The fact that al-Maliki’s secret memo was sent to the Iranian embassy as well as to al-Sadr’s organization and to SICRI should clarify that the three work together and that al-Maliki cooperates with them against American and British interests. With a little bit of common sense this revelation should not come as a total surprise as al-Maliki and Moqtada al-Sadr are both members of the same political organization, the al-Daawa Party (“The Call”), a radical Shi‘ite fundamentalist party ever since its inception some 49 years ago.
If the maze of Iraqi Shi‘ite and Sunni political parties has one confused, maybe an allegory will help clarify the situation. During World War II, the Allies invaded Italy to remove the fascist tyrant Benito Mussolini. Four years ago the Allies invaded Iraq to remove the tyrant Saddam Hussein. Now our allegory: the Allies decided that Italy needed to hold elections to establish a democracy in that country, but because of internal squabbles and the support that had been given to Mussolini, most of the voters in the north and central sections of Italy did not participate in the election. As a result, two political parties from the southern part of the country—actually from Sicily—won the election with the largest block in the new government’s parliament. When the dust finally settled, the Allies discovered that those two parties that had been democratically elected—well, if you don’t count all the dead Italians that voted or the arm twisting that took place before the elections—were the Mafia and the Costa Nostra. And that is why so many ordinary Italians were not happy with the government that the Allies brought them. Except that this tragic story took place in Iraq and not in Italy and its disastrous results are currently being played out in the land between the Rivers Tigris and Euphrates.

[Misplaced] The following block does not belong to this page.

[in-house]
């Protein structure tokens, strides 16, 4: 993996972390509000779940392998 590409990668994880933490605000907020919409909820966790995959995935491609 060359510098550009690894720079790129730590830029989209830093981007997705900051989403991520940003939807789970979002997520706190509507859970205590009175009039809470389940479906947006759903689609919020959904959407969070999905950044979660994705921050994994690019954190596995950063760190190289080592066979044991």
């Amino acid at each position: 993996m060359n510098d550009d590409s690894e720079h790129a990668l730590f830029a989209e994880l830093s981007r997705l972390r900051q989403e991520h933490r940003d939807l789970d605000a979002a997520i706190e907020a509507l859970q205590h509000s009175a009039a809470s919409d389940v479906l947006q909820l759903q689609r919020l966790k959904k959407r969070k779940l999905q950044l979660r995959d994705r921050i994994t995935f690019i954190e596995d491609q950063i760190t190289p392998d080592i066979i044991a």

Lest we compound the problems in Iraq, both for the Iraqi people and for ourselves, by pulling our forces out of Iraq too quickly, thereby giving Iran and her radical fundamentalist Shi‘ite-block allies a chance to dominate Iraqi society and to impose a fundamentalist Islamist law code on that nation, we need to realize that not all Shi‘ite Iraqis are fundamentalists, nor are all Sunni Iraqis Islamic fundamentalists. Indeed, at least half of the Iraqi electorate today is anti-fundamentalist and clearly opposed to the imposition of Islamic Sharia law and the interference of the Islamic Republic of Iran in Iraq’s internal affairs.